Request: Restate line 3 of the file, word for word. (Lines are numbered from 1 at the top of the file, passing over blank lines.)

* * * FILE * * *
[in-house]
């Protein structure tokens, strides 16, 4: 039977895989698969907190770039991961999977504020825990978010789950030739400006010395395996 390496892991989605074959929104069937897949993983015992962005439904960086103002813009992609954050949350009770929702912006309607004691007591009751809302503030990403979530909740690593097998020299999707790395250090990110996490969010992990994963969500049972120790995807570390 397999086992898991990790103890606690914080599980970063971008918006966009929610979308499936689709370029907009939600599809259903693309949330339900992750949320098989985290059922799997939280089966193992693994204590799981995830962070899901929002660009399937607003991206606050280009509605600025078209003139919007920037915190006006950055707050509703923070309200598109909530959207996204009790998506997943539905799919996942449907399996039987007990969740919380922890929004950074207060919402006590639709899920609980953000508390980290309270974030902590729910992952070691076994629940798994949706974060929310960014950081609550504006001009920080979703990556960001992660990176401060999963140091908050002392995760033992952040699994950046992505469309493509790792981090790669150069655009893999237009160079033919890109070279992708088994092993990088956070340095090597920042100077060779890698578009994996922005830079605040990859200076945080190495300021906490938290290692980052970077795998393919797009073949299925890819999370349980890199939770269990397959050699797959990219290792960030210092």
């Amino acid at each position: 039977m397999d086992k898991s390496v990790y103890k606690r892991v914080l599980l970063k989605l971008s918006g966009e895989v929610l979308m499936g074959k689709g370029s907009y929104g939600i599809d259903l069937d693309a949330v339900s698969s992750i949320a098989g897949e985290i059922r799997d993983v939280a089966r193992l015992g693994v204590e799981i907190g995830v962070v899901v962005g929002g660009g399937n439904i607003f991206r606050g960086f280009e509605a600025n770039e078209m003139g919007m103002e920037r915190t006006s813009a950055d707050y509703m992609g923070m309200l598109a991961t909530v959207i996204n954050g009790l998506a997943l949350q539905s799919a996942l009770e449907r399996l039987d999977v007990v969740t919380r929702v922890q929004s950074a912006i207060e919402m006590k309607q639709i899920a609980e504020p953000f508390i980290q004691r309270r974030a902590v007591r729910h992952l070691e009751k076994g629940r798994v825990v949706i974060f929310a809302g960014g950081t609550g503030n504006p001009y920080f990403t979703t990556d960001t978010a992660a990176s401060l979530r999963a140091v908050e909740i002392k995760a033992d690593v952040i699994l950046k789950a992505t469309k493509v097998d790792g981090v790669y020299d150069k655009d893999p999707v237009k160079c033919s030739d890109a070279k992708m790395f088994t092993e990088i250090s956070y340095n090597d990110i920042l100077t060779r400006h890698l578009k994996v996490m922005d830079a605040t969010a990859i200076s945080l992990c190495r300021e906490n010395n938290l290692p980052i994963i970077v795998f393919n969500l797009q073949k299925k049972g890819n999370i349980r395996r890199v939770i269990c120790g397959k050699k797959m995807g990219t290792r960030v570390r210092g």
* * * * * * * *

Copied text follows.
């Amino acid at each position: 039977m397999d086992k898991s390496v990790y103890k606690r892991v914080l599980l970063k989605l971008s918006g966009e895989v929610l979308m499936g074959k689709g370029s907009y929104g939600i599809d259903l069937d693309a949330v339900s698969s992750i949320a098989g897949e985290i059922r799997d993983v939280a089966r193992l015992g693994v204590e799981i907190g995830v962070v899901v962005g929002g660009g399937n439904i607003f991206r606050g960086f280009e509605a600025n770039e078209m003139g919007m103002e920037r915190t006006s813009a950055d707050y509703m992609g923070m309200l598109a991961t909530v959207i996204n954050g009790l998506a997943l949350q539905s799919a996942l009770e449907r399996l039987d999977v007990v969740t919380r929702v922890q929004s950074a912006i207060e919402m006590k309607q639709i899920a609980e504020p953000f508390i980290q004691r309270r974030a902590v007591r729910h992952l070691e009751k076994g629940r798994v825990v949706i974060f929310a809302g960014g950081t609550g503030n504006p001009y920080f990403t979703t990556d960001t978010a992660a990176s401060l979530r999963a140091v908050e909740i002392k995760a033992d690593v952040i699994l950046k789950a992505t469309k493509v097998d790792g981090v790669y020299d150069k655009d893999p999707v237009k160079c033919s030739d890109a070279k992708m790395f088994t092993e990088i250090s956070y340095n090597d990110i920042l100077t060779r400006h890698l578009k994996v996490m922005d830079a605040t969010a990859i200076s945080l992990c190495r300021e906490n010395n938290l290692p980052i994963i970077v795998f393919n969500l797009q073949k299925k049972g890819n999370i349980r395996r890199v939770i269990c120790g397959k050699k797959m995807g990219t290792r960030v570390r210092g």